• The security of the steganography scheme is depending directly on the embedding efficiency [4].
  • Motion vectors with large size are selected for embedding the secret message.
  • The direction of macro blocks depends on the motion vectors’ components.
  • First the video stream is separated into frames and each frame’s color space is converted to YCbCr.

A. Linear block codes

  • In the standard array, there are no two equal vectors at the same row.
  • Two cosets either overlap or intersect completely or not at all.

B. Hamming codes (7, 4)

  • The Hamming code is one of the most well-known block code methods that can do both error detection and correction on a block of data.
  • In the Hamming code technique, the original information will be coded by adding some extra data with the minimum amount of redundancy, which is called the codeword, of length n bits [10].
  • Otherwise, any change in the message during transmission will lead to flipping one or more bits of the message; then it needs an error correction process.
  • The first assumption R=1111111 is received without any errors.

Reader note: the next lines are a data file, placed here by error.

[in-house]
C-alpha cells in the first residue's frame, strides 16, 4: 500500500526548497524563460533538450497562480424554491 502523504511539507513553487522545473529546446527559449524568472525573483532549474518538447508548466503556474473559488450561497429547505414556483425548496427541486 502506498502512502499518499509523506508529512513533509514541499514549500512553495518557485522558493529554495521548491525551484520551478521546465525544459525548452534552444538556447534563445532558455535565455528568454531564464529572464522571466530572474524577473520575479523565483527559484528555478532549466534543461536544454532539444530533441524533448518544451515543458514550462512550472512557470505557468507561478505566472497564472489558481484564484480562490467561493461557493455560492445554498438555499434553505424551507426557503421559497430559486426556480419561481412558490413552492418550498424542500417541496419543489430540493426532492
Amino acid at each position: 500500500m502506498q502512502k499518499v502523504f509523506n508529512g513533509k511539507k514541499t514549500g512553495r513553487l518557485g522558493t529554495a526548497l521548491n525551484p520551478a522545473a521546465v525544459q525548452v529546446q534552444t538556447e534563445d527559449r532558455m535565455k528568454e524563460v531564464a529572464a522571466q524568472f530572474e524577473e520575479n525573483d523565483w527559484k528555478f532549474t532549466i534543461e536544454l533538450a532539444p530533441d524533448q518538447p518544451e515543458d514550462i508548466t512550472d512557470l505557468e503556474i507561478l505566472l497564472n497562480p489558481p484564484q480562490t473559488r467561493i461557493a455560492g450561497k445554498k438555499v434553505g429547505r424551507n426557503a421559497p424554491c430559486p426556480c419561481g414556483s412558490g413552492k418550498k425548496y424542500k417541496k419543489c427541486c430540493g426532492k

C. Data embedding phase

  • Data embedding is a process of hiding a secret message inside host videos, and it can be done by the following steps: 1- Convert the video stream into frames.
  • 8- Reposition all pixels of YUV components to the original frame pixel position.
  • Those keys are shared between sender and receiver in both data embedding and extracting processes.
  • The first key is used to reposition pixels in Y, U, V, and the secret message into a random position, which makes the data chaotic.
  • The XOR function that has been used increases the quality of the system.

D. Data extracting phase

  • Data extracting is a process of retrieving the secret message from the stego videos which can be done by the following steps: 1- Convert the video stream into frames.
  • The third part of the figure shows the hidden message before and after embedding.
  • In Table I, the average PSNR for all video sequences is shown for each Y, U, and V component and all are greater than 51dB.
  • This algorithm is considered a high embedding efficiency algorithm due to the low modification on the host data that makes the stego videos have a very good quality.
  • In addition to the three keys that the authors have used, they also encode and decode the message before and after embedding, which improves the security of their scheme to be even better.